Sector - Education & Training

Considerations when choosing an ERP System

Outlining how they plan to work with construction firms to ensure public sector works are delivered faster, better and greener, the Government’s launch of the Construction Playbook back in December was certainly a defining moment for the industry.

As well as incentivising innovation, the government has encouraged the embedding of digital technology and pledged to introduce longer-term contracting. Finally, this gives businesses the certainty required to invest in new software designed to help improve productivity and generate efficiency savings.

But, when faced with the decision, how do you choose the most appropriate solution for your business? Here, Carol Massay, Head of Construction at the AccessGroup explores some of the key features construction firms ought to look out for when choosing their enterprise resource planning system – ERP System.

Continuing to build on the ambitions set out in Construction 2025 and the National Infrastructure Strategy 2020, the Playbook brings together best practice from across the public sector, recognising a need for continuous improvement in building and workplace safety, cost, speed and quality of delivery. As well as urging the sharing of better quality data, it also commits to increased investment in training the future workforce through upskilling and apprenticeships. So what are the key things to look out for?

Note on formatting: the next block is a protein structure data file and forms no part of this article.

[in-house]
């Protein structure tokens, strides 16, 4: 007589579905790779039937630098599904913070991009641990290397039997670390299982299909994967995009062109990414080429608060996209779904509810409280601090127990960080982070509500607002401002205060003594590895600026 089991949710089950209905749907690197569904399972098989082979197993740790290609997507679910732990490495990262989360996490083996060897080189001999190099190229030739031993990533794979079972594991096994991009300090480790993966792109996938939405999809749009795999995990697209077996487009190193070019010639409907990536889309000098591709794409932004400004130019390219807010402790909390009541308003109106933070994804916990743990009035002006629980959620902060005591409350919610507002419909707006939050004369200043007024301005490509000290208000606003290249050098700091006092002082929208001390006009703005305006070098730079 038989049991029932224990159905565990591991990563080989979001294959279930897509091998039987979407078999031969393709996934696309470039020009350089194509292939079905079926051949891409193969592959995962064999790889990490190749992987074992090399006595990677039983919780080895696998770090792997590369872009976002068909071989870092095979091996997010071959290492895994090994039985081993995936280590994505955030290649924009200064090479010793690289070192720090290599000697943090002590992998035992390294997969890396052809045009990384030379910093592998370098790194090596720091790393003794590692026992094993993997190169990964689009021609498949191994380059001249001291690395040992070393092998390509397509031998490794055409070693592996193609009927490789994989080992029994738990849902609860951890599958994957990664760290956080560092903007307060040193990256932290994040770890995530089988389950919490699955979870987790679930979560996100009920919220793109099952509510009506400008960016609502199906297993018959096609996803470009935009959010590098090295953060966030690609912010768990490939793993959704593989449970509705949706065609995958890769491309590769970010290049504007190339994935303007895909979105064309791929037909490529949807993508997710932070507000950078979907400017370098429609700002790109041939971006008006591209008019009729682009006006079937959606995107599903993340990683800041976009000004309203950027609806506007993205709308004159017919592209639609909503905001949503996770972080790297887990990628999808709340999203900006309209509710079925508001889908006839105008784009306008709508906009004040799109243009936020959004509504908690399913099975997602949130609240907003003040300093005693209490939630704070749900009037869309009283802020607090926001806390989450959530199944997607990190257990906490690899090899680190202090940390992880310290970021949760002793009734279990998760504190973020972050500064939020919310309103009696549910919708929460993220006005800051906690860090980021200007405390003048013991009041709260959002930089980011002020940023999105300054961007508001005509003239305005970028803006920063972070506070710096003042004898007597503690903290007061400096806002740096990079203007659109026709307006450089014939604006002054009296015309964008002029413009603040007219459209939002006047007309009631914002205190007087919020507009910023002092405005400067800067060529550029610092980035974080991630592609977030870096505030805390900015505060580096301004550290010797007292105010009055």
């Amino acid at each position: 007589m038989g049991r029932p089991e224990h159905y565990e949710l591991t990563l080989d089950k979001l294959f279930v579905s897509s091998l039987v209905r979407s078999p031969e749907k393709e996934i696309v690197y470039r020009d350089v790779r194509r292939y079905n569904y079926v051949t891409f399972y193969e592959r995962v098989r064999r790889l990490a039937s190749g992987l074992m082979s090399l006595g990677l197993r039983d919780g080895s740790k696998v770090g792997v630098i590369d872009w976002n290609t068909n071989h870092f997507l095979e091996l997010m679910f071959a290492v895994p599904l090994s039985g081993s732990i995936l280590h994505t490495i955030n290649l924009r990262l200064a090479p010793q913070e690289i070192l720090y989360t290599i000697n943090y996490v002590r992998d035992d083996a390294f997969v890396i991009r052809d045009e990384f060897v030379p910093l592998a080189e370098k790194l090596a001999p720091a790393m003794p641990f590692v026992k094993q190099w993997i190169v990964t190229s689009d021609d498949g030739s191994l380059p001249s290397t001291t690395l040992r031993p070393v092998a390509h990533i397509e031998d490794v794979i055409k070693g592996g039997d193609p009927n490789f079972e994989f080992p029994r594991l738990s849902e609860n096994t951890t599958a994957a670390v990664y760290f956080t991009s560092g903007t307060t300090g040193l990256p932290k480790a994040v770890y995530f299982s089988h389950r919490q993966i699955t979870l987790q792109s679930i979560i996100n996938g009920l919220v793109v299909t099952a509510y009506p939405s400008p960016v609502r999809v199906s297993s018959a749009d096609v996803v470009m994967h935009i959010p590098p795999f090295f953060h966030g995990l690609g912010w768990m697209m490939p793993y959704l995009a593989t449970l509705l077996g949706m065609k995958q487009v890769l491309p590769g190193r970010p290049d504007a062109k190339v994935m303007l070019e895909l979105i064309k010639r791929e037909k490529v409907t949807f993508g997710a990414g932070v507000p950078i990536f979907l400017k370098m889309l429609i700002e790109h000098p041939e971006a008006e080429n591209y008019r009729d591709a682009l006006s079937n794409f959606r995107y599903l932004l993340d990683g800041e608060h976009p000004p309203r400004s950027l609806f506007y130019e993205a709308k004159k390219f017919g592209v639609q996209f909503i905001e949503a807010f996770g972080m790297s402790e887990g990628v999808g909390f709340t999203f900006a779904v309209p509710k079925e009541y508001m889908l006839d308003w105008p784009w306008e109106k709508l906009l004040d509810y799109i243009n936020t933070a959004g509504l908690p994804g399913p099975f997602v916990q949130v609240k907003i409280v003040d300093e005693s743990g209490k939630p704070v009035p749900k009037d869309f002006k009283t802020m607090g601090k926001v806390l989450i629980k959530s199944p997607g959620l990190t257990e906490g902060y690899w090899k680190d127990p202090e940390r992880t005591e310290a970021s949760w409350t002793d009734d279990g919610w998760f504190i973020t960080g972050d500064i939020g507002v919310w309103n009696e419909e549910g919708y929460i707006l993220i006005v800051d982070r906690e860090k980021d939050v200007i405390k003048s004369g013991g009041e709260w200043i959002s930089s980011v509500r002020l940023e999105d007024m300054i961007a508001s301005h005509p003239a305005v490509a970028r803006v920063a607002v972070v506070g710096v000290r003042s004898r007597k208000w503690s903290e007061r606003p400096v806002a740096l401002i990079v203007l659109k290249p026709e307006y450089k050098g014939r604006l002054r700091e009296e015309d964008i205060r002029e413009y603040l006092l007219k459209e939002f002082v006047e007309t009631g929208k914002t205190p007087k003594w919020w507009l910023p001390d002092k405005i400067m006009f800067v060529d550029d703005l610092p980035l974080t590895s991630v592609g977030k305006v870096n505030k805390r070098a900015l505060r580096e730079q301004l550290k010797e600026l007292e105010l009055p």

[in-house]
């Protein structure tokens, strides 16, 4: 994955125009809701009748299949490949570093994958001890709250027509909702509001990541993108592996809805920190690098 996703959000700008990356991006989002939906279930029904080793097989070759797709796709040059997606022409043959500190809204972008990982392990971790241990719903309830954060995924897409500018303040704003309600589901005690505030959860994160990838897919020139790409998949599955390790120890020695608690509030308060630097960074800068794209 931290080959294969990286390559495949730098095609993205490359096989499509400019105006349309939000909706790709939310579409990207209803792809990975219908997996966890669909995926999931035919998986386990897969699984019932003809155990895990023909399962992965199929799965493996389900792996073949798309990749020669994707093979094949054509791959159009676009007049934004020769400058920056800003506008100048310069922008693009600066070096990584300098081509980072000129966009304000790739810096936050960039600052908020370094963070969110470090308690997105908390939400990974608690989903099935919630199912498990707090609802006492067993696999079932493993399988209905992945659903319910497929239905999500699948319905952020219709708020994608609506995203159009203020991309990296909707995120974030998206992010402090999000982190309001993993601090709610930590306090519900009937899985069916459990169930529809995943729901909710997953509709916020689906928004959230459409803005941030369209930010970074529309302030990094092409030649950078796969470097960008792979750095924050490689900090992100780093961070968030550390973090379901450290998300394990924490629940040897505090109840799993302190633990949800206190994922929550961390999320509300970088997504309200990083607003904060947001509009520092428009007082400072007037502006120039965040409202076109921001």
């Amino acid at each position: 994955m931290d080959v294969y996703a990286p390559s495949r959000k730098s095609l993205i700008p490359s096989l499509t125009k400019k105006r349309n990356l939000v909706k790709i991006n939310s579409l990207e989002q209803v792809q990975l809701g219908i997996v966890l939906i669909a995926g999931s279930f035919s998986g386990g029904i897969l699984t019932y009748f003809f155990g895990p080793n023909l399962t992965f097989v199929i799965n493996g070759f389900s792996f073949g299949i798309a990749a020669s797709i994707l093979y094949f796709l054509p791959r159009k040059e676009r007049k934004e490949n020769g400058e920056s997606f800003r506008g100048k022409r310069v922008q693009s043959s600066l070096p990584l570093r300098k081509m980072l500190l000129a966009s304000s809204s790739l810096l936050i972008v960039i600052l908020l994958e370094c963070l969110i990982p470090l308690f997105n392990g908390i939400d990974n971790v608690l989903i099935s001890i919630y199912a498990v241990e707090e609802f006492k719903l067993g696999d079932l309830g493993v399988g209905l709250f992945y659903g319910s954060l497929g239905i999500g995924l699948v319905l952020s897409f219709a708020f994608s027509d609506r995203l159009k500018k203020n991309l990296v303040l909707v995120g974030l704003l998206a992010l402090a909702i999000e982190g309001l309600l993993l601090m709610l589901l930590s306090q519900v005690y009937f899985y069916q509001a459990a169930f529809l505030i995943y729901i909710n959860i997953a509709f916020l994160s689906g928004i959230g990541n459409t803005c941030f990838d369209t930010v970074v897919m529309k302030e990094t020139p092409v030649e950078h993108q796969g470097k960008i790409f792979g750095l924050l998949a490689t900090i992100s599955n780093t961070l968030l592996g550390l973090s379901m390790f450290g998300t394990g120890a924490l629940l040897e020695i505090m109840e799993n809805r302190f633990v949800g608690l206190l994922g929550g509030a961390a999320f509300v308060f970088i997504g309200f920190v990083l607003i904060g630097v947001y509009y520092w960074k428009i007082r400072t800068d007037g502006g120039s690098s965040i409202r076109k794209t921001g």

While the sector has long been plagued with a so-called ‘digital skills gap’, adoption of cloud-based technology has certainly accelerated in recent years. ERP system can allow businesses to scale-up, gain better insight into productivity levels, access more data, track spend and ultimately, ensure projects are completed on time and within budget.

Daily backups, security updates and operating system upgrades will significantly drive down overall business costs and vulnerability, as well as eliminating the need for costly hardware and maintenance upgrades.

Improved estimating

During the tendering stage of a new project, estimators will spend considerable time pulling together information on labour, plant, material, subcontractor and overhead cost required to deliver small, medium and large scale projects.

Traditionally, this information might have been collated on a spreadsheet or across various different spreadsheets and systems, only accessible to individual contractors or estimators. Not only can this create problems when it comes to sharing or collating information, it can also hinder the speed at which a project can be costed up and given the green-light.

Specialist software also enables estimate templates to be built, ensuring that any information or key data can be taken from one project and used for a similar client, avoiding unnecessary duplication of work.

To fight shrinking profit margins, estimators have been turning to digital solutions far more in recent years.

Bills of quantities, for example, are now generated electronically and in some cases with the same software the design teams used to create the asset. Where this isn’t possible, estimators can still use software to scan the drawings and produce bills of quantities – eliminating hours spent doing take-offs from the drawings before being able to price up a job.

In-depth analytics